Thomas Hastings

What I learned developing real-time web applications

December 29, 2016


Over the last two years I’ve had the privilege of working on and developing a web application which displays real-time hardware and software information. The application utilizes middleware to communicate with drivers on different hardware platforms. When changes in values are detected from the drivers, the middleware software fires a server-sent event. The server-sent events are aggregated and then sent from the aggregation server up to the front-end client. From there, Javascript is used to parse the messages and append updates to the graphical user interface. On average there are 29 messages sent every second. The average message size is 3KBs. Within a minute the system generates roughly 5MBs worth of messages.

Document Object Model (DOM) Manipulation

The system, on average, sends 29 messages every second to the front-end. 29 DOM updates every second will bring any web application to it’s knees if the JavaScript isn’t implemented correctly. Below are 5 things that I learned in regards to updating and manipulating the DOM.

  1. Each Javascript function that updates or manipulates the DOM creates a reflow and redraw which is work for the browser (the less work the browser has to do the better).

  2. It’s optimal to update the DOM all at once with one function, if you can. This limits the amount of work the browser has to do with reflow because the browser will wait for the function to finish and only execute one reflow and repaint.

  3. Be specific about the element that you want to edit in the HTML. This is where good design comes into play. Wrap HTML values in ‘’ for values that will change based on events. For example:

    <h1>Welcome, <span id=”welcome-user-name”>user</span></h1>

    Doing it this way will allow you to target the span by using the id to update the element, instead of having to update the entire header element.

  4. Only update DOM elements that the user can see. The application I worked on was a single page website and we had div layers hidden for individual pages. There is no reason to update hidden elements in real-time. We worked around this by calling a ‘GET’ on the RESTful endpoints when a user clicked on a new page, that was hidden previously, to retrieve the most current information and then updated the content based on events after the initial pull.

  5. Do NOT rely heavily on the front-end for logical reasoning. The less work the browser has to do the better. All data should be parsed and managed in the model and then forwarded to the view. For example, when dealing with hardware, hardware can be in a bad state. Say a fan on a server is bad. This is something a user will want to know but it shouldn’t be the front-end’s responsibility to compare values to figure out if something is out of range. That should have been worked out by the time the data is sent to the view. The view just needs to know that if a bad state is present and handle it accordingly.

Event Source

The event source caused some issues early on with the application. Below are 5 lessons that I learned.

  1. Google Chrome limits the number of open sockets to 6. Each event source counts as an open socket. Each refresh also counts as an open socket. If you attempt to have 6 event sources open and refresh you’ll run into a “waiting for available socket” error. The fewer event sources open at one time, the better.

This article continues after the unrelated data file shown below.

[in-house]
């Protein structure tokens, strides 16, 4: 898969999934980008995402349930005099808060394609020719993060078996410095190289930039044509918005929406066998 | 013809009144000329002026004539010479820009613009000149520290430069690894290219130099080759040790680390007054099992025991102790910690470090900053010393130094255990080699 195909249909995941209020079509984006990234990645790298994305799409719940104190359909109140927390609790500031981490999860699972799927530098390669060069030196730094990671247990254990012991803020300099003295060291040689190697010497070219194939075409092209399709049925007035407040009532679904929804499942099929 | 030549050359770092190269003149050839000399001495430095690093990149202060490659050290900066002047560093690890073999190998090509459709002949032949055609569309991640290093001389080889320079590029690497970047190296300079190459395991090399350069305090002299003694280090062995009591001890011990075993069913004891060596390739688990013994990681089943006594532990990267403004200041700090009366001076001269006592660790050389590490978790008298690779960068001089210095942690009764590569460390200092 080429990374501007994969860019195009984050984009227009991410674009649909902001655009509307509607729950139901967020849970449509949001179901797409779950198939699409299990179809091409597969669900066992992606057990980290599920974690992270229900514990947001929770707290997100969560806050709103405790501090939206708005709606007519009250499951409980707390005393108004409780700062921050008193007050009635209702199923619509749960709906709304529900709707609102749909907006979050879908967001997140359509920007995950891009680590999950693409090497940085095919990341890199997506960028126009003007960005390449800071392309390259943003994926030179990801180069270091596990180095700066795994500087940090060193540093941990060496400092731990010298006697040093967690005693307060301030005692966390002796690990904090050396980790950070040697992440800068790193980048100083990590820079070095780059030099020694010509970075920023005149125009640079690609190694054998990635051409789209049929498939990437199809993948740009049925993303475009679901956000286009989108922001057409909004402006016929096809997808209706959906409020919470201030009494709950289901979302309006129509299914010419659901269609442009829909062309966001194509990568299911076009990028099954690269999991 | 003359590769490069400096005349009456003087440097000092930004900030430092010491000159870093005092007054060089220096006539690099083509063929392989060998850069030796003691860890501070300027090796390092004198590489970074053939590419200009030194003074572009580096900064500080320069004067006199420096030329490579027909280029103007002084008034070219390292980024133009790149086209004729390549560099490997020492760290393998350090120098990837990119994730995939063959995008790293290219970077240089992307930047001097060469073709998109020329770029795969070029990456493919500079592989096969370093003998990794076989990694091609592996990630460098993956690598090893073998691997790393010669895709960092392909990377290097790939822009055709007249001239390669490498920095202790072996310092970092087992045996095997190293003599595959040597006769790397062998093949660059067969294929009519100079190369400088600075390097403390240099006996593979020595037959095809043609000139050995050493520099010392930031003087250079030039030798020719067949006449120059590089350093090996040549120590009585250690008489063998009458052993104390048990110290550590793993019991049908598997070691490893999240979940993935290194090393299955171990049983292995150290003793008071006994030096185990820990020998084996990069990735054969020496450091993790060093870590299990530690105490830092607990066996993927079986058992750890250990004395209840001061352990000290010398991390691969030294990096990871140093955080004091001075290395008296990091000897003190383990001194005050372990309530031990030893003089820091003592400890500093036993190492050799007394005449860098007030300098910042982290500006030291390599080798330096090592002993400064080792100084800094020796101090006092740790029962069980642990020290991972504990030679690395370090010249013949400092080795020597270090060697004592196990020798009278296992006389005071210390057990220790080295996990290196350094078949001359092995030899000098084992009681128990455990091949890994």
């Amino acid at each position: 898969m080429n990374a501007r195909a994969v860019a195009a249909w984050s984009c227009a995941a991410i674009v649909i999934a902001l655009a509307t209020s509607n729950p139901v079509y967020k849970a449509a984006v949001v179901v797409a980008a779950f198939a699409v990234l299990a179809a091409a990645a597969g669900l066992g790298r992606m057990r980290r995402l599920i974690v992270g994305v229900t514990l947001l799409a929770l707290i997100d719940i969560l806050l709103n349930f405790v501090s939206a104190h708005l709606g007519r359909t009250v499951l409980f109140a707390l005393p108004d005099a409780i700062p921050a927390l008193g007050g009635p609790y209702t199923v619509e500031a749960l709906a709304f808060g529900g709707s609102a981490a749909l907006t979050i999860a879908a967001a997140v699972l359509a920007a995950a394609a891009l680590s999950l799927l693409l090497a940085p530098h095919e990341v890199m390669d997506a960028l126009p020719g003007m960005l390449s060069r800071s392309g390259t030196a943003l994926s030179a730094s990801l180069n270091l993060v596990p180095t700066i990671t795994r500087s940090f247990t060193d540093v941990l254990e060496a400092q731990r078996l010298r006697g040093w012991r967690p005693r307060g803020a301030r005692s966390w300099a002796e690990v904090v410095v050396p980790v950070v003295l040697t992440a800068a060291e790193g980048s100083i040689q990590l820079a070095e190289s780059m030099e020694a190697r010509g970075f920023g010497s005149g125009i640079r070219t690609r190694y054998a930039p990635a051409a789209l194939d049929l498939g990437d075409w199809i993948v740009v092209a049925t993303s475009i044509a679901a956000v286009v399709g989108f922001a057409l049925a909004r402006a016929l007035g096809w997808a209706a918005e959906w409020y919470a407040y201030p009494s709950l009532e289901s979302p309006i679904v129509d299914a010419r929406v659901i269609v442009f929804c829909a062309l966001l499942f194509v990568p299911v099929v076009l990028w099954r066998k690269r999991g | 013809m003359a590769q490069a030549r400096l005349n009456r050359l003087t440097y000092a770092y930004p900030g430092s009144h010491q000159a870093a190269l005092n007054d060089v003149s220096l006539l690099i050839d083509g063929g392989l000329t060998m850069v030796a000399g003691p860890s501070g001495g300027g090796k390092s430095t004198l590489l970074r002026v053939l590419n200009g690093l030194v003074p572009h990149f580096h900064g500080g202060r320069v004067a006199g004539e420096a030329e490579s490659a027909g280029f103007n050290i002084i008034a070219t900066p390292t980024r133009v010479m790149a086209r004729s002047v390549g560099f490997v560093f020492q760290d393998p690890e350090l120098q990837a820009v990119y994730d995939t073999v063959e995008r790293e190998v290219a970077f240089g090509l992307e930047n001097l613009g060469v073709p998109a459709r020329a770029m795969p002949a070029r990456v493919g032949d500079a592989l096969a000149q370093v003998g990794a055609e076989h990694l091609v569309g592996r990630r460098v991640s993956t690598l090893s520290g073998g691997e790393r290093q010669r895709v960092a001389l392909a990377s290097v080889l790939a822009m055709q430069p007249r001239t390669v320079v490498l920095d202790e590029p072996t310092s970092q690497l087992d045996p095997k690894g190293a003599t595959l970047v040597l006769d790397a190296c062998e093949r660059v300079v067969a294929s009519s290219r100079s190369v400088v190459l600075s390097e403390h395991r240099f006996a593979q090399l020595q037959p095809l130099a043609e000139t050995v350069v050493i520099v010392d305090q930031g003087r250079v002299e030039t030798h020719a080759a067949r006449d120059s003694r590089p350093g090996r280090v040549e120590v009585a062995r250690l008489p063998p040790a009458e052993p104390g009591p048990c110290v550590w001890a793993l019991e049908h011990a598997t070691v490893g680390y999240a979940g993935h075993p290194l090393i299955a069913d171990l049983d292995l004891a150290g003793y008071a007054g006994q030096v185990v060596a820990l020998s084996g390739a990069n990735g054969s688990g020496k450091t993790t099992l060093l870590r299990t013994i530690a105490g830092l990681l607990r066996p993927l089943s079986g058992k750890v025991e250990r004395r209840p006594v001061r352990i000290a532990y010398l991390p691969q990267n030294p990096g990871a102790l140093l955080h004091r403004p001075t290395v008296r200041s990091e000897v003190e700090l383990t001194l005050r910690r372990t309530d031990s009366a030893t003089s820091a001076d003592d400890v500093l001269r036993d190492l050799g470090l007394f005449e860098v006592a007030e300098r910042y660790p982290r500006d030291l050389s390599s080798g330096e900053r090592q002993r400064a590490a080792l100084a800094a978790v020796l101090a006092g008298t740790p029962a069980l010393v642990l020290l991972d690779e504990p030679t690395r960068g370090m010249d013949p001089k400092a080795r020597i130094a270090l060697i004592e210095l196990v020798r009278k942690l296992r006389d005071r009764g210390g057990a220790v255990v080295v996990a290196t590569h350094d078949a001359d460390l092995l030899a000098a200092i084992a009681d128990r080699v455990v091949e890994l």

2. New windows in Google Chrome don’t automatically mean that the new window is running under a new process. This means that new windows with event sources will still be limited to the 6 socket sum across both windows. To work around this we register new windows with the current window and pass the server-sent events from the main window to the new window without opening additional event sources.

  3. The browser needs to close and open a new socket occasionally. The interval for restarting will depend on the amount of data coming through the pipe. We observed that a browser left open for over 6 hours became sluggish. The issue had all of the symptoms of a classic memory leak. Using Chrome’s developer tools we noticed that the event source, for every message, continued to grow in size. In order for the browser to garbage collect on the event source it needs to be closed. Opening a new event source and closing the old one fixed this issue.

  4. Server-side applications can break the front-end client. We had an issue where a browser would fail to keep up with the messages coming from the server and gradually become sluggish to the point of hitting the “aw snap” page in Chrome. In order to overcome this challenge we made a queue, for each client in a thread, on the backend that aggregates the server-sent events and passes those on to the listener. If the queue to the client’s listener begins to backup the backend will close the connection and attempt to establish a new connection. This prevents one client from causing a domino effect on the backend and causing the other clients to crash.

  5. In this application, because we had so many messages, we needed a way to filter messages that we cared about at any given time. When we first wrote the application we listened to every message, regardless of relevance. As the project matured we realized that we needed a way to filter messages. We were able to do this by passing in variables to the backend with attributes that described what messages we cared about. We ended up with two event sources running in parallel on the client. The first event source listens for critical status messages while the other listens for applicable data based on the page the user is viewing.


This was the most challenging and most fun project that I’ve worked on to date. I’m excited for the future of web applications and all of the utility that new web languages bring to the craft.